LG’s OLED TVs from 2023 are (again) brighter and make webOS smarter

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Last year, LG boosted the brightness of its G2 and C2 series TVs to new highs, marking a significant improvement to the company’s already fantastic OLED range. These TVs are considered by some to be the best on the market, dollar for dollar, thanks to their perfect black levels, incredible contrast, and top-notch gaming capabilities. So how is LG going to improve on that with the new models it’s introducing at CES 2023?

It will push the brightness even further while focusing on image processing and software improvements.

The G3 is the successor to the G2 and “incorporates a brand new lighting control architecture and algorithms that boost light to boost brightness by up to 70 percent,” according to LG’s press release. That number is in comparison to “conventional” OLED – think something like last year’s B2 series – so don’t expect a 70 per cent jump over the G2. But it will be brighter than the G2. That said, it’s still likely to beat the brightness champions of Mini LED LCD TVs like the Hisense U8H, but LG is making progress in narrowing the gap. The G series is already LG’s best looking TV in terms of style and aesthetics, and with the G3 the company claims there’s “no visible gap when wall mounted”.

The G3 may be fancier and brighter, but if last year’s pattern holds, the C3 OLED will become the LG TV most people get for the best balance of performance and price. It offers the same extensive HDMI 2.1a support as the G3 and will get some picture upgrades of its own, but those will mostly come down to better processing. LG says this is thanks to the new α9 AI Processor Gen6 chip. Here’s the marketing story:

The latest Alpha series processor uses LG’s most advanced AI-assisted Deep Learning technology to ensure excellent picture and sound quality. AI Picture Pro now offers improved upscaling for greater clarity and improved dynamic tone mapping, bringing out the depth and detail in every frame. AI Picture Pro also integrates an image processing technology that detects and fine-tunes important objects, such as people’s faces, to give them a more lifelike HDR quality. In addition to fine-tuning image reproduction, the α9 AI Processor Gen6 powers LG’s AI Sound Pro; a feature that helps viewers immerse themselves in the on-screen action by delivering virtual 9.1.2 surround sound through the TV’s built-in speaker system.

An image of LG's 2023 G3 OLED mounted on a wall.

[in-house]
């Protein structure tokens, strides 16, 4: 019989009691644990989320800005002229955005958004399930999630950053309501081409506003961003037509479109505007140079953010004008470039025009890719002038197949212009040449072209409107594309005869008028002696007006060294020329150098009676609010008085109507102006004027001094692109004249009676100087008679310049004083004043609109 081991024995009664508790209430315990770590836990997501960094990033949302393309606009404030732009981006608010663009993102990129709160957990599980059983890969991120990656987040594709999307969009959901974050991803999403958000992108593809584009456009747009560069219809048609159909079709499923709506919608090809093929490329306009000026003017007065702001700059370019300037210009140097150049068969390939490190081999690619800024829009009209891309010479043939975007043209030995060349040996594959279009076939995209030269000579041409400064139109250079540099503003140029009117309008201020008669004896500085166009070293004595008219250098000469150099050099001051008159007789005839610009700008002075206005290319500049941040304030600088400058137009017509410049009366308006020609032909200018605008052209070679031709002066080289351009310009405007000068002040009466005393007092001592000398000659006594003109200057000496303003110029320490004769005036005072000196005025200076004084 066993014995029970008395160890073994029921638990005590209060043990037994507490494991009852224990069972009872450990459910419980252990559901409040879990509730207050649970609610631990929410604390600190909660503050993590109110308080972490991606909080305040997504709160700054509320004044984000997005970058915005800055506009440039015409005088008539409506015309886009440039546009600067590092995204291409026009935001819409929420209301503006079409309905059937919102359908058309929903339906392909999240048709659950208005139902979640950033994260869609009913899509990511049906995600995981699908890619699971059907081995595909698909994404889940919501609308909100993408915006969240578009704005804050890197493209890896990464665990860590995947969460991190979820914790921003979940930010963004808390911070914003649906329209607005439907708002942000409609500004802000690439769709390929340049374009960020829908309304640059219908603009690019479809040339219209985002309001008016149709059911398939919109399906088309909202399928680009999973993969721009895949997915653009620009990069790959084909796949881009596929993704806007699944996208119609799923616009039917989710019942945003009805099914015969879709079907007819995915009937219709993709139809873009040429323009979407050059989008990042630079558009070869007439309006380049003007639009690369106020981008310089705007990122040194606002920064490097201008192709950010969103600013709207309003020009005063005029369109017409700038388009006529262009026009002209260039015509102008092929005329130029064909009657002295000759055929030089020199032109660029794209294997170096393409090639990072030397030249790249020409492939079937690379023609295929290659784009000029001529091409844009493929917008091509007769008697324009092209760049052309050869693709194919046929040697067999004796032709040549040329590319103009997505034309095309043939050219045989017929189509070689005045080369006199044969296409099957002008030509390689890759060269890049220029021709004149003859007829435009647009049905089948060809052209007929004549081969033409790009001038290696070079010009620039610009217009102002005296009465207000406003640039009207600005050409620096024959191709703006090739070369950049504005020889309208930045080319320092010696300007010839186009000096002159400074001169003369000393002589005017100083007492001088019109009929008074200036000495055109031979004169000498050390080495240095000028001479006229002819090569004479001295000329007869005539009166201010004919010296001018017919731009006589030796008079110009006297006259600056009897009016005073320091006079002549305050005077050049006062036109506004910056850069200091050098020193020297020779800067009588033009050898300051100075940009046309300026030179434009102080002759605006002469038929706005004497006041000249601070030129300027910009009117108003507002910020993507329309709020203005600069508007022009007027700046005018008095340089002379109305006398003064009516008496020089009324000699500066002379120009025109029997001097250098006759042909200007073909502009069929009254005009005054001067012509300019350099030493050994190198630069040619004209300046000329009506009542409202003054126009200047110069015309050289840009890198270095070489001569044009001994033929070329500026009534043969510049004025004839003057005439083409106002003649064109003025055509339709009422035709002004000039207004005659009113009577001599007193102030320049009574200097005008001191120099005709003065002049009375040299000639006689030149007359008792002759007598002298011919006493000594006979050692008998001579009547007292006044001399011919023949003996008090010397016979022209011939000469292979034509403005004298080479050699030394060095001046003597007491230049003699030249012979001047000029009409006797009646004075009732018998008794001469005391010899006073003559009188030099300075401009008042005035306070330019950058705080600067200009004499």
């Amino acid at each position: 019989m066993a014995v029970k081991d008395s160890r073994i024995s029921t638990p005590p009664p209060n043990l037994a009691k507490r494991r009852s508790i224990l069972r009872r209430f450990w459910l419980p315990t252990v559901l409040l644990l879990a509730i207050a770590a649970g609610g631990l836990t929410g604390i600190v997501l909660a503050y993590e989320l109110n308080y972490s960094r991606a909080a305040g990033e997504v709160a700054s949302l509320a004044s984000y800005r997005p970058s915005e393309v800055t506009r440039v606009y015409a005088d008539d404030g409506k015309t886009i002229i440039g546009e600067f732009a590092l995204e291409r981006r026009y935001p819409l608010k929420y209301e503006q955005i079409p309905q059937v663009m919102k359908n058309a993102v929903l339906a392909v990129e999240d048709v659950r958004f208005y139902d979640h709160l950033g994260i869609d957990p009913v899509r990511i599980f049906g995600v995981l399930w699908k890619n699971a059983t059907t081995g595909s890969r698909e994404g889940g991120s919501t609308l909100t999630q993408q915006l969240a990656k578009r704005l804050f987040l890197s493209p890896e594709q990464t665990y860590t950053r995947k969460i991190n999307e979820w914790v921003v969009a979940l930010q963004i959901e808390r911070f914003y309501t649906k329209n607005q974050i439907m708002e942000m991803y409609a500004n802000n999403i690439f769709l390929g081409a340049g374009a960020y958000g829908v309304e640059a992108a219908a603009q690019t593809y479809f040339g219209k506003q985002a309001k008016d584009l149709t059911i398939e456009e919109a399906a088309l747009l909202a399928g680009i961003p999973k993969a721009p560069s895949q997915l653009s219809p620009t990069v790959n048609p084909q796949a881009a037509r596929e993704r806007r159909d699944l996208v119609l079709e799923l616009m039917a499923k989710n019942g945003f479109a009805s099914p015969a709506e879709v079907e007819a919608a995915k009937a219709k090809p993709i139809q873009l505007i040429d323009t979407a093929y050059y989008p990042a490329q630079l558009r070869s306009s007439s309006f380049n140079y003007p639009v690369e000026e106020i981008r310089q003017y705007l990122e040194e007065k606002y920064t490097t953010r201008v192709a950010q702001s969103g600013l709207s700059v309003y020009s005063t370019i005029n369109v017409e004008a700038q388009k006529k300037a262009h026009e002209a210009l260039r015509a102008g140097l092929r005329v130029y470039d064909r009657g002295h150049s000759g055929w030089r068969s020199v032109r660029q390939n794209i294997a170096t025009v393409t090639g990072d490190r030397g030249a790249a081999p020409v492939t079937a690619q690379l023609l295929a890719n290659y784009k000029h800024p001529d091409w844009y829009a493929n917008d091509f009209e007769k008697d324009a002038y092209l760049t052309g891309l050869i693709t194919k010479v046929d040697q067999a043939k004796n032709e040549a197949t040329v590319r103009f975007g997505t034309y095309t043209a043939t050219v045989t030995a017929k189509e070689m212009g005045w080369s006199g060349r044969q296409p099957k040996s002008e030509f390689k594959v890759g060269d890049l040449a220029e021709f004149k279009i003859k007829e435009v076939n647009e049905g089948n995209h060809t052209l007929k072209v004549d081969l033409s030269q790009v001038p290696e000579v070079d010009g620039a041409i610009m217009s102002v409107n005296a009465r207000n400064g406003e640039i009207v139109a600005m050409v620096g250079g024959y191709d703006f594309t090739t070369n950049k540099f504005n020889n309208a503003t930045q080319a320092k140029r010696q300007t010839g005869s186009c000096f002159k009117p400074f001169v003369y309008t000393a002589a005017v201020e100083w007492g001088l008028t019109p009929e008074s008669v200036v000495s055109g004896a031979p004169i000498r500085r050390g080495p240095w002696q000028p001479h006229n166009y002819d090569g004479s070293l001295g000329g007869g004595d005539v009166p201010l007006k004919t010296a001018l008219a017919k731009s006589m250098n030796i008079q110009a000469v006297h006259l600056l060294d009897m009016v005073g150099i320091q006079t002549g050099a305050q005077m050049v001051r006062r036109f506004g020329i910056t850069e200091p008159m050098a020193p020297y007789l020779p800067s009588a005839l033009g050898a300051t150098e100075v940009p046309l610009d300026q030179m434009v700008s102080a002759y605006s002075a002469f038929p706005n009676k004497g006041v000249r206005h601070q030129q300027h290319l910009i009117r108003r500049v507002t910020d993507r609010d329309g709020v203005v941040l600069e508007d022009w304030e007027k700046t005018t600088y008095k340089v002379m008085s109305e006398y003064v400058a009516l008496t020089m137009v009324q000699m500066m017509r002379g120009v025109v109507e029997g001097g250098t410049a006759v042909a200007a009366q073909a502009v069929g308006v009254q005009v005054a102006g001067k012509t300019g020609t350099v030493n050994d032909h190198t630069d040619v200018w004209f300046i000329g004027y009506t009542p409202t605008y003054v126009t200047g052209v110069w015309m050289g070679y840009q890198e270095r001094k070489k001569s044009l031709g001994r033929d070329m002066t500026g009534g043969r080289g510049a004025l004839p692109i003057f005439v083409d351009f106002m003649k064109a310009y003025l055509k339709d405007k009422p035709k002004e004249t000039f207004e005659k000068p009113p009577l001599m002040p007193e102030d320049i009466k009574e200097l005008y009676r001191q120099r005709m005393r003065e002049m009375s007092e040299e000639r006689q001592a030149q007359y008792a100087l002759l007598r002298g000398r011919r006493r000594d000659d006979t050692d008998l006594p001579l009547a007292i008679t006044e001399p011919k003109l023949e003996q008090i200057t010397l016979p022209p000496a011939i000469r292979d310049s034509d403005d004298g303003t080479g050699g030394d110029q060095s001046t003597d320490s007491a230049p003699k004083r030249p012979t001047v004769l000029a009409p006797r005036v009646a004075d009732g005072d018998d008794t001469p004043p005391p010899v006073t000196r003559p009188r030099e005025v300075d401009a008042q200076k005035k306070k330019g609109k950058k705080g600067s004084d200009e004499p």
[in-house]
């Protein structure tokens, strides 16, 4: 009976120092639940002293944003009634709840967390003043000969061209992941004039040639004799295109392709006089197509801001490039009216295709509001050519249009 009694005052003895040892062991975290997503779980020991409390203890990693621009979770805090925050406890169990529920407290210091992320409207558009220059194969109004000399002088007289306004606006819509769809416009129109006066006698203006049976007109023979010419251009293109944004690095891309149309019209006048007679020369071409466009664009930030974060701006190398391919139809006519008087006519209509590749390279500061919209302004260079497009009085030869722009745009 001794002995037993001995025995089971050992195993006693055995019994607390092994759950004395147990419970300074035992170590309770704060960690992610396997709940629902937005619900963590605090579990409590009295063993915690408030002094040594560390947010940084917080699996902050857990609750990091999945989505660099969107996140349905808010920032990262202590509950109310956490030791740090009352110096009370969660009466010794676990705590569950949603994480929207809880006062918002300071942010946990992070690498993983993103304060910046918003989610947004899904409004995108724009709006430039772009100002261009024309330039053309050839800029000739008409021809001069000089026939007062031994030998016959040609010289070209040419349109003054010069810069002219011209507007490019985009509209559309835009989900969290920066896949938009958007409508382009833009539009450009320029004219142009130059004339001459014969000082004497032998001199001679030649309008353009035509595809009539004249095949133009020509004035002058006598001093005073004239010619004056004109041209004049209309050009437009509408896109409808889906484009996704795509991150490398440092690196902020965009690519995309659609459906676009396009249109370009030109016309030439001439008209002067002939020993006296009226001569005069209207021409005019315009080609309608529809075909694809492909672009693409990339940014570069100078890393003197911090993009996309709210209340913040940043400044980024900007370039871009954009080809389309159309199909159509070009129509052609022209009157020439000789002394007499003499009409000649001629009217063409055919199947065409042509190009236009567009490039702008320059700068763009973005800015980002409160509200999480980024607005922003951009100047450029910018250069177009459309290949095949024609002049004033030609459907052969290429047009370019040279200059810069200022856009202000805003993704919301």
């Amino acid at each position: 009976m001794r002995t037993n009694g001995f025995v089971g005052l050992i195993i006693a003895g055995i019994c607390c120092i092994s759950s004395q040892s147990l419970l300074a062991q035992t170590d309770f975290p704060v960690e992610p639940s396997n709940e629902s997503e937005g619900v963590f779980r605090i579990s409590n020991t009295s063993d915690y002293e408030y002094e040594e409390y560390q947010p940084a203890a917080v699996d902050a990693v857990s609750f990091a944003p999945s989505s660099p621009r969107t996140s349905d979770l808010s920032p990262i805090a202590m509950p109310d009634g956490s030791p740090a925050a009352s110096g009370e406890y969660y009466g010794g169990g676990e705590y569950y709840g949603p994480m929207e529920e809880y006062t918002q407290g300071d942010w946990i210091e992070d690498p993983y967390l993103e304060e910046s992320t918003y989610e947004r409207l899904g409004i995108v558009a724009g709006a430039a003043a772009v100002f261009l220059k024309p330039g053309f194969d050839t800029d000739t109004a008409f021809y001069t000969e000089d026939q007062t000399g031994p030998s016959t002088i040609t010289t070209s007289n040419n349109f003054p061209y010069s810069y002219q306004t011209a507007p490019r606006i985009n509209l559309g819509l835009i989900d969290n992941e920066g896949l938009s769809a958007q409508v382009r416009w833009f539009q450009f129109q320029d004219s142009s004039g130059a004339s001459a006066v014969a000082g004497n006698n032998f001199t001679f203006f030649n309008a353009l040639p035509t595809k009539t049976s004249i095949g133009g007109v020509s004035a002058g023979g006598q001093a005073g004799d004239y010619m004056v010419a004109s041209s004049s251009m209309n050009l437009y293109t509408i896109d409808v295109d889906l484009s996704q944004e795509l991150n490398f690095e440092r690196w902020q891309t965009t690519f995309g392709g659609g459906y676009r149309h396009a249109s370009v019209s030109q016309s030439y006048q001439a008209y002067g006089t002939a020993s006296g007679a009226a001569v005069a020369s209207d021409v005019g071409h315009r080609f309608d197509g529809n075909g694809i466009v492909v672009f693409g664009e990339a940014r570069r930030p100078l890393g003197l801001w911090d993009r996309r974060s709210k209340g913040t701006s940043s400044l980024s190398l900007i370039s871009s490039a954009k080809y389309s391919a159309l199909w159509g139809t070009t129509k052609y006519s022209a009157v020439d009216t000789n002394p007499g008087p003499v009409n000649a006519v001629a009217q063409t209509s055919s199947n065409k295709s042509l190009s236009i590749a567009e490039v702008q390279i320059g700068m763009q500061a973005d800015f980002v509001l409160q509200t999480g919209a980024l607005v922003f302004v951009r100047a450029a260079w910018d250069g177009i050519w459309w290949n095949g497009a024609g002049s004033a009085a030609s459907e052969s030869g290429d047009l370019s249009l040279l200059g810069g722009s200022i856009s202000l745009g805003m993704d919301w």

LG’s “one wall design” on the G3 OLED should eliminate any discernible gap when mounted.
Image: LG

The webOS software that runs on LG TVs is also getting some design and UX tweaks on this year’s sets. The company is adding “Quick Cards” that group apps and services into themed categories such as home office, gaming, sports, and music. Recommendations in the many carousels of content in webOS will also be more personalized, LG claims. The home screen felt scattered and thrown together in 2022, so hopefully LG’s efforts to tighten things up will make a difference.

And as we learned with the release of Apple’s latest Apple TV 4K, the 2023 LG OLEDs will support QMS-VRR. The QMS stands for fast media switching and this feature eliminates the brief black screen when switching between different video frame rates. (It not avoid blackouts when switching between HDR modes, unfortunately.) Elsewhere, you can expect LG’s new lineup to continue to offer the broad mix of software features they’ve had for the past few years. Gamers certainly don’t have to worry:

LG’s self-lit OLED TVs are the ultimate in gaming displays, featuring a 0.1 millisecond response time, low input lag and up to four HDMI 2.1a-compliant ports. LG OLED TVs are also equipped with the Game Optimizer, which allows users to quickly select and switch between gaming-specific features, such as game genre presets. Settings for G-SYNC® Compatible, FreeSync™ Premium and Variable Refresh Rate (VRR) are also easily accessible through the Game Optimizer.

LG is just getting started with its TV announcements ahead of CES 2023, and hopefully I’ll get a chance to see this year’s lineup in person from Las Vegas soon. Will those webOS refinements be noticeable in practice? What screen sizes are available? Stay tuned for all the details and follow our StoryStream this week for the latest news.